1963 Studebaker Hawk Gran Turismo - $29,900
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  • Overview & History
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Finding one of these with a 4-speed manual gearbox is a rare find, giving it the performance to match its attitude.

Studebaker was fighting an uphill battle for survival in the early 1960s. On the plus side, they were the licensed dealers for Mercedes-Benz automobiles as the Germans worked to build their presence in the US. They had shed Packard in 1959 (actually Packard bought Studebaker) as executives decided business in the 1960s would rely less on luxury and more on performance. And they were following Chevrolet’s lead and doing some wonderful things with fiberglass. As for negatives, well, it’s always the same story—there wasn’t much money and it was difficult to keep up with the Big Three. Fortunately, Studebaker was nothing if not creative, hiring noted industrial designer Brooks Stevens to give their lineup a facelift and keep things relevant on a budget. The Hawk, a brilliant design by Raymond Loewy, was now 10 years old but with a miniscule $300,000 budget, he gave it a fresh look, an aircraft-inspired interior, and a new name: Gran Turismo.

By the time this 1963 Studebaker Hawk Gran Turismo was built, the Avanti had drawn a new group of people into showrooms and management was optimistic. And why not? The GT was a great-looking car that was ideally poised to take on cars like the Ford Thunderbird and Buick Riviera. Stevens’ facelift allowed the Hawk to hold its own against the avant-garde Avanti and there’s no denying that this is a great-looking car. Thanks to a frame-on restoration perhaps 15 years ago, this burgundy hardtop looks sporting yet elegant, which was entirely the point. It hails from New York but doesn’t show any evidence of major rust or rot and the bodywork is impressively straight with very good panel fit. Studebakers were still well-built, sturdy cars, but there are no patch panels or reproduction parts so finding a clean one is always the best way to get quality results. There’s a great shine to the paint and enough chrome to make it look upscale without losing its sporty edge. And speaking of the chrome, it appears that most of it has been restored with excellent results: the grille is in fantastic shape, the strip of trim running along the tops of the fenders is straight and wave-free, and that intricate panel on the trunk is just beautiful—that must have cost a sizeable fortune all by itself. Is it perfect? No. But we think you’ll look for a long, long time to find a better one.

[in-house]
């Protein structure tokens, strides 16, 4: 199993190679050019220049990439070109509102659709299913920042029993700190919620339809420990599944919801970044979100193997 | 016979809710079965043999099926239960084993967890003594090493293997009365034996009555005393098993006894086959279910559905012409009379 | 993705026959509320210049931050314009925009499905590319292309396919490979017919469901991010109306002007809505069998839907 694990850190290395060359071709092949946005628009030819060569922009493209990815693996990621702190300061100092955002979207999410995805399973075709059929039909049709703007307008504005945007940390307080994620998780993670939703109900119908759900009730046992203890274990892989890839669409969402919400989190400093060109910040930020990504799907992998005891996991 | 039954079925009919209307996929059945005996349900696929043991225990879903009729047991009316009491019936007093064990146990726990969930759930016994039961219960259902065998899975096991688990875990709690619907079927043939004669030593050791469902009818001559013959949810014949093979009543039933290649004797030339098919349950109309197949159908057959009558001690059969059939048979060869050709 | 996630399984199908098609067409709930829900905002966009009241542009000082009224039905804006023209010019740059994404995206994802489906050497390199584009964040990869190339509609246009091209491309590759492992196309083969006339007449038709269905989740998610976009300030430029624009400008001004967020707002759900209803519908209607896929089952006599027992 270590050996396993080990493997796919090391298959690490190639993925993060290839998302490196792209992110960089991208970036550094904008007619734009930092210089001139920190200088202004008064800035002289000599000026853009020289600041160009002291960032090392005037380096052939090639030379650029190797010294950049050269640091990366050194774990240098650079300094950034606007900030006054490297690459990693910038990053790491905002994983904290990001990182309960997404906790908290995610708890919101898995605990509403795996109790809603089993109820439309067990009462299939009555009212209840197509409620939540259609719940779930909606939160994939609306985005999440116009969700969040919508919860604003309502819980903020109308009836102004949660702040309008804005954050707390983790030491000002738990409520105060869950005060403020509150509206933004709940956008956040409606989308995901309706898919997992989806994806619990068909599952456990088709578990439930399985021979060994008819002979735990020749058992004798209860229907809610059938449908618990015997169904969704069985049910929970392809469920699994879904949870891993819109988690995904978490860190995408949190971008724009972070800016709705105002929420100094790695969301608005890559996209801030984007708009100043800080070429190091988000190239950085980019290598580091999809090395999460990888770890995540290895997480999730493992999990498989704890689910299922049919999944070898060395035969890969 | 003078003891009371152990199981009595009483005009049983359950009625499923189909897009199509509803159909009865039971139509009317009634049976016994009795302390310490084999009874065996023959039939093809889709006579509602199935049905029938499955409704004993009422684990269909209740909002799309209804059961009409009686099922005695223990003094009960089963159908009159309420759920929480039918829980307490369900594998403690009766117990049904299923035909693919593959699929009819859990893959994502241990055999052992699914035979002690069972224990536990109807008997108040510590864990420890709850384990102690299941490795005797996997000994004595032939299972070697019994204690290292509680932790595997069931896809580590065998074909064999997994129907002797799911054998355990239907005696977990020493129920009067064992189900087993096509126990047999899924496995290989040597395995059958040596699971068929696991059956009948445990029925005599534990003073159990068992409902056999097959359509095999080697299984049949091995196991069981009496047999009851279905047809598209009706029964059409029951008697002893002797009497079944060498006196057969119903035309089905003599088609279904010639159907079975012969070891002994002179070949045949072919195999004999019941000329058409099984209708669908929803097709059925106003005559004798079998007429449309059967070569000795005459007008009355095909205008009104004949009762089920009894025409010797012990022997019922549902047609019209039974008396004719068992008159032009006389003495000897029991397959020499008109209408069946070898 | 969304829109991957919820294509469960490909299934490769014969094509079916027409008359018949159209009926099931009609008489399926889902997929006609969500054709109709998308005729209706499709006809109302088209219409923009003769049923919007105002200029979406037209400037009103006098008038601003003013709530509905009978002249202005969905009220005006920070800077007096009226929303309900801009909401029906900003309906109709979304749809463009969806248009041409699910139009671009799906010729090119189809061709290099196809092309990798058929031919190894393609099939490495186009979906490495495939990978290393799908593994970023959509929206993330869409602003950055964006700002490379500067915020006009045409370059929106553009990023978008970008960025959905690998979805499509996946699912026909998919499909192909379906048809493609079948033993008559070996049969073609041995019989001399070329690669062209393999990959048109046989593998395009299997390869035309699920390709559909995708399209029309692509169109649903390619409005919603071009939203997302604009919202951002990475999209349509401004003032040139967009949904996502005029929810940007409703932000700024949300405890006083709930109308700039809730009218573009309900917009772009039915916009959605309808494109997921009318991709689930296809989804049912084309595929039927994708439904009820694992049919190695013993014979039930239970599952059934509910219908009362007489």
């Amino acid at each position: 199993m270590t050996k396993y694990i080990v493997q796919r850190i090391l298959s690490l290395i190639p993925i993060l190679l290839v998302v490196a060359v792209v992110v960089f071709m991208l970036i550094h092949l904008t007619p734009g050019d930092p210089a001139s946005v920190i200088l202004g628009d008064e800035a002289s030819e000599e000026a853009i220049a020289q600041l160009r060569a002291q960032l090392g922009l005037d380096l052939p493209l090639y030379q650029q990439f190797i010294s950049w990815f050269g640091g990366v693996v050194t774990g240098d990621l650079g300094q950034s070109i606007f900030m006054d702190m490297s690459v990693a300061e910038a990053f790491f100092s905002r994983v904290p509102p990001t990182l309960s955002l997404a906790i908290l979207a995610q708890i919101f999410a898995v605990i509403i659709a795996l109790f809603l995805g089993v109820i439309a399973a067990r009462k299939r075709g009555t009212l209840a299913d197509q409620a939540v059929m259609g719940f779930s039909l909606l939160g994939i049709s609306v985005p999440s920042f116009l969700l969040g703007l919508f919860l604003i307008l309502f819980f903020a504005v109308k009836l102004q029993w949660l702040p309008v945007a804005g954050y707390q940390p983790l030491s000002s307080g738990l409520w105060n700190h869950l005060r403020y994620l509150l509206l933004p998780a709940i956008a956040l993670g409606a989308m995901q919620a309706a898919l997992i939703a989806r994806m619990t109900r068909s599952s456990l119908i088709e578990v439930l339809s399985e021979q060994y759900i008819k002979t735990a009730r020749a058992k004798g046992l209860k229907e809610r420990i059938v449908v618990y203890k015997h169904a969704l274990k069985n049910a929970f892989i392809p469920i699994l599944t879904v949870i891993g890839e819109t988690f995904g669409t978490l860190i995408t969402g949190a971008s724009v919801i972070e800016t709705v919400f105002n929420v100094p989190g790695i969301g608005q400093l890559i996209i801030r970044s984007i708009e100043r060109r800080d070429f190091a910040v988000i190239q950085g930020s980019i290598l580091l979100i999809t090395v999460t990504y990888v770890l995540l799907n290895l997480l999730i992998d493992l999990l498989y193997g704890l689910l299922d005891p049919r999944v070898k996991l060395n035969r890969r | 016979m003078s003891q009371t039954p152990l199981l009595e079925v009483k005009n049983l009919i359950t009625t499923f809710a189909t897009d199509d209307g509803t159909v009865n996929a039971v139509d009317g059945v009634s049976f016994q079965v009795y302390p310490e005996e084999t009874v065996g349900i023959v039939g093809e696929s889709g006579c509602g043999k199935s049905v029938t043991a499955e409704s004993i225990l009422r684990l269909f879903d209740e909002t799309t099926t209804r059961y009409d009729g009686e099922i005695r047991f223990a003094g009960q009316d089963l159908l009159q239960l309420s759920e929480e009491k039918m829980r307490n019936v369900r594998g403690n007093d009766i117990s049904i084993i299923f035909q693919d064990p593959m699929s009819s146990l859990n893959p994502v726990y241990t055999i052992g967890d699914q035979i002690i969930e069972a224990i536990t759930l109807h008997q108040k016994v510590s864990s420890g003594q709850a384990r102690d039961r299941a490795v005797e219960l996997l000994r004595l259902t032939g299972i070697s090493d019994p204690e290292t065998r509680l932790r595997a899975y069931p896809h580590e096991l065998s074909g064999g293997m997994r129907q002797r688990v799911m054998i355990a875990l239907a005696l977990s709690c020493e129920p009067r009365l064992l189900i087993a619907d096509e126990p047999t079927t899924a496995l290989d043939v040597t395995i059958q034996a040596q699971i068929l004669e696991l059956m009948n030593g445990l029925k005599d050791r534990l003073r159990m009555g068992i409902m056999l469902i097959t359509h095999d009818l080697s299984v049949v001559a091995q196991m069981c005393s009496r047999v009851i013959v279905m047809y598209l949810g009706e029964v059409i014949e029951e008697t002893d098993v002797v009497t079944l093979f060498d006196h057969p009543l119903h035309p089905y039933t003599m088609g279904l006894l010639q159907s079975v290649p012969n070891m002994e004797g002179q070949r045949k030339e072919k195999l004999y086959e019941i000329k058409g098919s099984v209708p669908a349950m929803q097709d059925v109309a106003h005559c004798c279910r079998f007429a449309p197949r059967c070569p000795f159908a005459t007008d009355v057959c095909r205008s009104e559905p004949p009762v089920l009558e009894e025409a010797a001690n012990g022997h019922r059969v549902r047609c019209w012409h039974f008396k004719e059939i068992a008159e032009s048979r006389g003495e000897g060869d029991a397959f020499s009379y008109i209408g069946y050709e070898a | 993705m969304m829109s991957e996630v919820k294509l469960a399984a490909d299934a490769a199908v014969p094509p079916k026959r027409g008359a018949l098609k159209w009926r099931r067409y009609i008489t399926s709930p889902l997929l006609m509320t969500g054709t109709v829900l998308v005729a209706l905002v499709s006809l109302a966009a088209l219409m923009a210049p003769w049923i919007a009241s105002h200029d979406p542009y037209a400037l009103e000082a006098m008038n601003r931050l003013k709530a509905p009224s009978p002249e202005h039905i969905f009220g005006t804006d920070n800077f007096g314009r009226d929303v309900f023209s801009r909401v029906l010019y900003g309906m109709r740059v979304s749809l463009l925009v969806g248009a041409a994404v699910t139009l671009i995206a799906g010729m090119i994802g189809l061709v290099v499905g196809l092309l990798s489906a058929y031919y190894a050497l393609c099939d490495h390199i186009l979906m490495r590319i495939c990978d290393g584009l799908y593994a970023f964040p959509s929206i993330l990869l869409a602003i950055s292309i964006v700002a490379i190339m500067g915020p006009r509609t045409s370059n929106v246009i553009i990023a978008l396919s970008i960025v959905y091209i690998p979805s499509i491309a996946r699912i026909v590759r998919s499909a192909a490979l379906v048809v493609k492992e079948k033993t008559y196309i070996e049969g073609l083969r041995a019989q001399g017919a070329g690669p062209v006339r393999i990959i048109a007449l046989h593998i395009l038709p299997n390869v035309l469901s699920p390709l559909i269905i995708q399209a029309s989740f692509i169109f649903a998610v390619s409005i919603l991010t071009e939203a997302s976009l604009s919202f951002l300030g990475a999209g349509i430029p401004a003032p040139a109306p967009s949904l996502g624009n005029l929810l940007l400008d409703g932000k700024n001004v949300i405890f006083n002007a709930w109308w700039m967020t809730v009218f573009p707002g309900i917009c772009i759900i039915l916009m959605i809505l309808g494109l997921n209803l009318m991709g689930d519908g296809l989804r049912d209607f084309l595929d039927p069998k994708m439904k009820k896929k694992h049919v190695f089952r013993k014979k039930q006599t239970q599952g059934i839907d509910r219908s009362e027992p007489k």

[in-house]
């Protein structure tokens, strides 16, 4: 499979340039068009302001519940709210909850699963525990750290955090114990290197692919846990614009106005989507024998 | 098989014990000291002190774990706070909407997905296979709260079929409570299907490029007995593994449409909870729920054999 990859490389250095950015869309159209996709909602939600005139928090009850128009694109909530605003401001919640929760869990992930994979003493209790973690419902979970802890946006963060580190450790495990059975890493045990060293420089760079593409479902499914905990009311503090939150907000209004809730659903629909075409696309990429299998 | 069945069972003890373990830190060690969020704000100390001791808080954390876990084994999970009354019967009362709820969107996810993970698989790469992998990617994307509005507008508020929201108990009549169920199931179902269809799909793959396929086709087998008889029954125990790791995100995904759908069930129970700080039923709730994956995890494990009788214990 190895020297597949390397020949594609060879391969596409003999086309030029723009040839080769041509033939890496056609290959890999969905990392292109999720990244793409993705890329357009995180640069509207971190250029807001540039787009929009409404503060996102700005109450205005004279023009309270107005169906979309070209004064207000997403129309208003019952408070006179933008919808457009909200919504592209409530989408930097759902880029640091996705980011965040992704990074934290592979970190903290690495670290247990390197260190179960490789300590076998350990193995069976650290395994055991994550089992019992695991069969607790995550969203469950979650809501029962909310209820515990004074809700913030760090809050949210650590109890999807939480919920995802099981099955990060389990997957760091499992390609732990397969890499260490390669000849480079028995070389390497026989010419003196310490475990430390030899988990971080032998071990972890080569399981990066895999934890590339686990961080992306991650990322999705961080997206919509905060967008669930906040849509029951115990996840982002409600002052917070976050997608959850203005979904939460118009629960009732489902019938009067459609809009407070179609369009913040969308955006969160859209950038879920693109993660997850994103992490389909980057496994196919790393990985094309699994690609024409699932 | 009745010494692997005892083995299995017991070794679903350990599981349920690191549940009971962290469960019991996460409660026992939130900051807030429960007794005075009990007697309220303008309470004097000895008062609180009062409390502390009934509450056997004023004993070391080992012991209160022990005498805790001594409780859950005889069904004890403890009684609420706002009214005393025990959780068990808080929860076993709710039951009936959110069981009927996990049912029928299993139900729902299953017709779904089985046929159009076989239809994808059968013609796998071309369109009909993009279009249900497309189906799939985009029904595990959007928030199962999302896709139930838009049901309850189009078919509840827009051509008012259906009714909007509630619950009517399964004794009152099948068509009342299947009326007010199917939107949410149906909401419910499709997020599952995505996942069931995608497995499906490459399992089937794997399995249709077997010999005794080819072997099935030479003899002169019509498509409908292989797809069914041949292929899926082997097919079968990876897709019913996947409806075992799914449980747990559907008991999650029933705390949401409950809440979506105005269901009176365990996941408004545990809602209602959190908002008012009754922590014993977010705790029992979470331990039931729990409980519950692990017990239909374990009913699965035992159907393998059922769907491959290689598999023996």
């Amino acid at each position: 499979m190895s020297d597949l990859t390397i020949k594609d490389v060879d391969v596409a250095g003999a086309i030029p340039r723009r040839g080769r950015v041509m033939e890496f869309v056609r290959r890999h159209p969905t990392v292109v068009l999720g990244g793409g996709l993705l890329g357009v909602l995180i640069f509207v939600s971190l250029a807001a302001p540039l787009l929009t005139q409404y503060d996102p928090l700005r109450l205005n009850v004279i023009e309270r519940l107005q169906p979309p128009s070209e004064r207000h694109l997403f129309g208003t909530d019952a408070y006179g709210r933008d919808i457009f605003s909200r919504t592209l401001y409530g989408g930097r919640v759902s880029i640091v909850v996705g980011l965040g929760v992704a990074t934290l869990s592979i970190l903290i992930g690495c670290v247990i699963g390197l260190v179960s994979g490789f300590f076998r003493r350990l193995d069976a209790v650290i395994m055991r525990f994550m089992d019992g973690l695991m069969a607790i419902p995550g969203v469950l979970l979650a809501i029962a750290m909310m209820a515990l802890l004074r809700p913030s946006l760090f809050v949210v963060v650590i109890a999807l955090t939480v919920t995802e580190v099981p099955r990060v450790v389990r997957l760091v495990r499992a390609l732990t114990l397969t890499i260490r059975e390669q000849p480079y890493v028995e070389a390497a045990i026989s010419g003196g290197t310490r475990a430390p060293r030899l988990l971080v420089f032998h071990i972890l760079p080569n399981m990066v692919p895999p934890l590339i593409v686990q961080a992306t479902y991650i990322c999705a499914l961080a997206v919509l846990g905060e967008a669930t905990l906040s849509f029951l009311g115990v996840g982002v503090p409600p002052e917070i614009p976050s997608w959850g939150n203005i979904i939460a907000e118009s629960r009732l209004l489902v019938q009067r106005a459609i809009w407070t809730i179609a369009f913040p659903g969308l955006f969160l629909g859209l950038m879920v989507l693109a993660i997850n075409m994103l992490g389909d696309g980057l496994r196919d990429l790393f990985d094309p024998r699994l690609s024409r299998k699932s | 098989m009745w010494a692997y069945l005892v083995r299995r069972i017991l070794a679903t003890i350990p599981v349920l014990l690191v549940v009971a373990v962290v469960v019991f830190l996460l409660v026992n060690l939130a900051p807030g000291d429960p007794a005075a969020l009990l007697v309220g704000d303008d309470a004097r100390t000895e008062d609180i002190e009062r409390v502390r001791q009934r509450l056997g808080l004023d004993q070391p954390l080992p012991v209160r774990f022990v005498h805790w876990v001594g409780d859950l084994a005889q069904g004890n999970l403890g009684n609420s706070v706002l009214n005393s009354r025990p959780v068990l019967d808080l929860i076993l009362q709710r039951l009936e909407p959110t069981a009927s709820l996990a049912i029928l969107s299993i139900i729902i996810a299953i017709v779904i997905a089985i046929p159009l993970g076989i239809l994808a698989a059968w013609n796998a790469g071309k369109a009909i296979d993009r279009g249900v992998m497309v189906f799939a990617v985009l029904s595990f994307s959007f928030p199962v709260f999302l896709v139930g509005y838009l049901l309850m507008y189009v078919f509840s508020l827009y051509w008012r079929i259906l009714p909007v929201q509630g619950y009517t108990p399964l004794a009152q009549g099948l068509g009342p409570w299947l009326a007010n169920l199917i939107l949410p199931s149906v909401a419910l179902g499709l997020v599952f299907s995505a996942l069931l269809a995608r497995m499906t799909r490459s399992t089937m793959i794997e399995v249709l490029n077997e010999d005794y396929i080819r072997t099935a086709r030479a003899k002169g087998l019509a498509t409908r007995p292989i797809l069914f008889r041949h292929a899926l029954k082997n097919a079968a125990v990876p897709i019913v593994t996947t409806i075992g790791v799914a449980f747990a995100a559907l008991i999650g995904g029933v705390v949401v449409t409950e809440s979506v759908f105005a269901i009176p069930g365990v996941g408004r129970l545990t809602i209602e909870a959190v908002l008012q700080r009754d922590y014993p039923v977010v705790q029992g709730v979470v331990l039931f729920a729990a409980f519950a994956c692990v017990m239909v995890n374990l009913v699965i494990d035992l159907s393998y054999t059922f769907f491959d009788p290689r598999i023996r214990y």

The interior of the Gran Turismo is a huge success and you can see the results of a lot of that $300,000 restyling budget. Bucket seats and a wrap-around instrument panel give it a sporting feel and the full array of gauges and toggle switches show the influence of aircraft design. Standard gauges were just the basics, with the tachometer and clock in the outboard positions being options—the cockpit would feel naked without them. And finding one of these with a 4-speed manual gearbox is a rare find, giving it the performance to match its attitude. The restoration addressed seat covers, carpets, door panels, headliner, and even the dash pad, all of which look great today. The gauges are all operational except the clock, and sadly the original AM radio isn’t working, either but I suspect you won’t miss it. The back seat is beautifully finished with its own fold-down armrest and the headliner with chrome bows looks suitably upscale. There’s also a good-sized trunk that includes a full-sized spare and jack assembly.